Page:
Posted by: blanknoone at July 13, 2005 09:42 PM | Permalink


BTW, Steve, has your supposedly non-partisan media watchdog group finally acknowledged having a radical left winger running the show and put him on the masthead? How long did it take? It would be obvious to anyone reading your posts, but at least you could be honest with your subscribers.

Posted by: blanknoone at July 13, 2005 09:45 PM | Permalink

And about half an hour later, here comes antimedia with another long post (excerpted):

I know this might come as a shock to you, Daniel, but contrary to the apparent majority of the commenters, I actually am capable of both reading and thinking for myself. I've never been a member of any party except the Libertarian party (for one year), and I've never been to any site where there are "talking points". This is because I don't need to be spoon fed my thoughts. I'm quite capable of thinking on my own, as should be quite clear from my comments in this thread.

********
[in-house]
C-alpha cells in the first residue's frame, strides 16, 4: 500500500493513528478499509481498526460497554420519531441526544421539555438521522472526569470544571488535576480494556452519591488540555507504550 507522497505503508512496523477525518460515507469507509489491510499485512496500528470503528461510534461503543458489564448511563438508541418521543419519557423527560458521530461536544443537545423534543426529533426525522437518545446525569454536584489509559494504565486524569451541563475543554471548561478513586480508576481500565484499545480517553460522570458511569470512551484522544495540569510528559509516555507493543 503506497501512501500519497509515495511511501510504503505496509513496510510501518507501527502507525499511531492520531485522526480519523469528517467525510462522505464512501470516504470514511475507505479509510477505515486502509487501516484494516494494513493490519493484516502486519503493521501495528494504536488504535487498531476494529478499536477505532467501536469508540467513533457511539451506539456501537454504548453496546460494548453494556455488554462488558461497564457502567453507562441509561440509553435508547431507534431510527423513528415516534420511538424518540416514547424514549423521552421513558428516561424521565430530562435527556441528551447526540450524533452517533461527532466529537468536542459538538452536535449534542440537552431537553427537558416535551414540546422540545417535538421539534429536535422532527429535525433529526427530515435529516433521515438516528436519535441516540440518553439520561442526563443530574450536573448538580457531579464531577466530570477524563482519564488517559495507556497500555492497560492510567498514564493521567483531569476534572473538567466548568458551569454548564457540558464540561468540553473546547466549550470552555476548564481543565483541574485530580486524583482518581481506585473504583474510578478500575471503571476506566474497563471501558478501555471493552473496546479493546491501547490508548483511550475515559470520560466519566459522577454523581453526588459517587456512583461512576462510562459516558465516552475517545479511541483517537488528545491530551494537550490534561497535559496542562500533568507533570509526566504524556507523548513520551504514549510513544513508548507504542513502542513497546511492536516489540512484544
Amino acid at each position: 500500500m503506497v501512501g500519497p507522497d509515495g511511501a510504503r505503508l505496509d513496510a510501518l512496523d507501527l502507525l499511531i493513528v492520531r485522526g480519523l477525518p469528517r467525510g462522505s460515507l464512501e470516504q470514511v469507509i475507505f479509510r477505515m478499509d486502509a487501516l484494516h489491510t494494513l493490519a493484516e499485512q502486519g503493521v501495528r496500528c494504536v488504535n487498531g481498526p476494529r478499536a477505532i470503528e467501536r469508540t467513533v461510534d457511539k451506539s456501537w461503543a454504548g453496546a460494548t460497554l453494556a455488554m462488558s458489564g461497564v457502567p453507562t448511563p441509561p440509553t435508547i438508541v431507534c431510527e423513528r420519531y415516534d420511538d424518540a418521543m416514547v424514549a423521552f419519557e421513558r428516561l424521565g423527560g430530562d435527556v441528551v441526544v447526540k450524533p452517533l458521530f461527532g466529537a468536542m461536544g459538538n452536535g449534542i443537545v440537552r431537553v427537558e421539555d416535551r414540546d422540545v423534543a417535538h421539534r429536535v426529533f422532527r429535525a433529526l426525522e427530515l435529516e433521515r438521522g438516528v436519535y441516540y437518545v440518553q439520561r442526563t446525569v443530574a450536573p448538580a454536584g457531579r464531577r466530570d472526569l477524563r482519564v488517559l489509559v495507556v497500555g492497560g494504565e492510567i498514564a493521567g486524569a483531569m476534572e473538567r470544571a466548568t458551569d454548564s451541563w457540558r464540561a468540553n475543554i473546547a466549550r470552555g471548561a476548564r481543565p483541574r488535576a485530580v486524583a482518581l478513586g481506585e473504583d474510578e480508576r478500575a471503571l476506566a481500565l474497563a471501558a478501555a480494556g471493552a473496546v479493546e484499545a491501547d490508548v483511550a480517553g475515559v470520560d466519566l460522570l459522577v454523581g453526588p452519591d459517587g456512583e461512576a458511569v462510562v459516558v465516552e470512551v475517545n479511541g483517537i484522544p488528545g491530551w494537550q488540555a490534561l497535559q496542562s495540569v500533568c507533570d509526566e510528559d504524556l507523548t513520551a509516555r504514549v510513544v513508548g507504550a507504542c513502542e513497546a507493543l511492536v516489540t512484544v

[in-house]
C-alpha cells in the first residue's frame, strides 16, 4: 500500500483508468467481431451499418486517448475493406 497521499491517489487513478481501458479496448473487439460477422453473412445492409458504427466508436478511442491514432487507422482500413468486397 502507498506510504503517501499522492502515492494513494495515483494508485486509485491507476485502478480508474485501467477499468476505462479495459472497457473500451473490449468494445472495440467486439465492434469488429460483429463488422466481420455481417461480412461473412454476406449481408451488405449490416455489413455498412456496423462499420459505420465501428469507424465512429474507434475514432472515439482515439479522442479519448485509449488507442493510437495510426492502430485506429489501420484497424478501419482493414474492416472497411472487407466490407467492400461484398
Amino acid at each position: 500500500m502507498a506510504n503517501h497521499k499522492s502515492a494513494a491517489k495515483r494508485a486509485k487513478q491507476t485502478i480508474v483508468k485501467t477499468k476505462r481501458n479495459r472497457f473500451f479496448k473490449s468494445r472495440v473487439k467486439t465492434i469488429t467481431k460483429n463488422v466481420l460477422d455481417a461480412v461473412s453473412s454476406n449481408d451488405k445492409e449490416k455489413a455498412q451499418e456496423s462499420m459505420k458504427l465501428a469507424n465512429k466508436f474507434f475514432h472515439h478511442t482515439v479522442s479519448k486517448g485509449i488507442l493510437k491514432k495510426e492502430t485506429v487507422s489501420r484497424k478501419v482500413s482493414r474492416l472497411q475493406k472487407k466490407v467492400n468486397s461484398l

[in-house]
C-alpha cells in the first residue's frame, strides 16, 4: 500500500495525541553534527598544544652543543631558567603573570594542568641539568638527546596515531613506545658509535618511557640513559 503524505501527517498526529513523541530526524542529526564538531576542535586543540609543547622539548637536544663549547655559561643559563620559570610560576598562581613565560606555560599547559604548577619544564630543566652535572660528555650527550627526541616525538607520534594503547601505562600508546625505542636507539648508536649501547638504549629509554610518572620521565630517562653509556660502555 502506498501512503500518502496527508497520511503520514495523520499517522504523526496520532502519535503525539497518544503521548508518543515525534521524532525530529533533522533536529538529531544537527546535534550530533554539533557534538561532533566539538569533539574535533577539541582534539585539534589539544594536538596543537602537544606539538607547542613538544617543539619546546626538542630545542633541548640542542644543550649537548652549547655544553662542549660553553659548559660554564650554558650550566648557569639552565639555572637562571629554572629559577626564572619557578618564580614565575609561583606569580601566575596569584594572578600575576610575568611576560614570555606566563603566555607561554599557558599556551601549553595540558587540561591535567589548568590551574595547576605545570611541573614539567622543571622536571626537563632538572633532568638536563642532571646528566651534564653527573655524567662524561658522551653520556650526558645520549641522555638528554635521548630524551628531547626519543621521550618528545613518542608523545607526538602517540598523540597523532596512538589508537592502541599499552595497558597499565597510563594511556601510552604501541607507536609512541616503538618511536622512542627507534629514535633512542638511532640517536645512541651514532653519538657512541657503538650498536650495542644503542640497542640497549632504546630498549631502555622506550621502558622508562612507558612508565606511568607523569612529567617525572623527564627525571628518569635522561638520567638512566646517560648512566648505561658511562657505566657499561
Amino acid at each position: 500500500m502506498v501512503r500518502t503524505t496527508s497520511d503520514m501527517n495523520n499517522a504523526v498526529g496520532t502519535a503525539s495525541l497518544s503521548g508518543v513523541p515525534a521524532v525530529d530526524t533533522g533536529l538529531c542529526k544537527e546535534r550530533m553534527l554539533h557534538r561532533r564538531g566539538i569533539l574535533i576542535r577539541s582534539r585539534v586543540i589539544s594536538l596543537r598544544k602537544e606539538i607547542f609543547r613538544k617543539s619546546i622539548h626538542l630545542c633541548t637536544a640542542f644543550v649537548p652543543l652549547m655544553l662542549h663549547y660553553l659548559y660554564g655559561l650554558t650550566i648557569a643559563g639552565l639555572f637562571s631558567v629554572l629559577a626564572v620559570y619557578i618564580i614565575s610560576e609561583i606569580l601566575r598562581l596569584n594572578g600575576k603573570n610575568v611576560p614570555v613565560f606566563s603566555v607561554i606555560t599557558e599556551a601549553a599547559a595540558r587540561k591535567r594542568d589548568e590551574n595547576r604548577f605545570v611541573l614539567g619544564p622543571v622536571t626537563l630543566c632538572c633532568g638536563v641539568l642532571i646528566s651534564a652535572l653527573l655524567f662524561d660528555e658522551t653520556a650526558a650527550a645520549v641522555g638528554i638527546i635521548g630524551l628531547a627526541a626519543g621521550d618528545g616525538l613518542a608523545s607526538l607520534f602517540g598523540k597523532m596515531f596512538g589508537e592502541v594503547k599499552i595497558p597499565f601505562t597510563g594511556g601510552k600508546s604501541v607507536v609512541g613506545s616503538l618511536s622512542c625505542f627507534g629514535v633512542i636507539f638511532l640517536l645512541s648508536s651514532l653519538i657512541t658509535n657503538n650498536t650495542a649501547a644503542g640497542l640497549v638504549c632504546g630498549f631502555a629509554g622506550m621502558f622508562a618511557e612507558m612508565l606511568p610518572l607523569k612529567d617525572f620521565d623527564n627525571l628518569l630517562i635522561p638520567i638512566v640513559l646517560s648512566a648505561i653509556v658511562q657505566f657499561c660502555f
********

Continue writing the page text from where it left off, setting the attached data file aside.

A thinking person might actually question why my points so closely match the "talking points" when I obtained them independently of any political site. (I actually read the SICR, for example.) It could actually be possible that the Republicans are using facts for their talking points! (I don't know that for a fact, because I've not seen them. Nor do I care what their "talking points" are.)

As opposed to comments such as yours, invoking ad hominem to disabuse readers of the notion that I might actually have a point, I posted fact after fact after fact, none of which have been refuted by any commenter in this thread.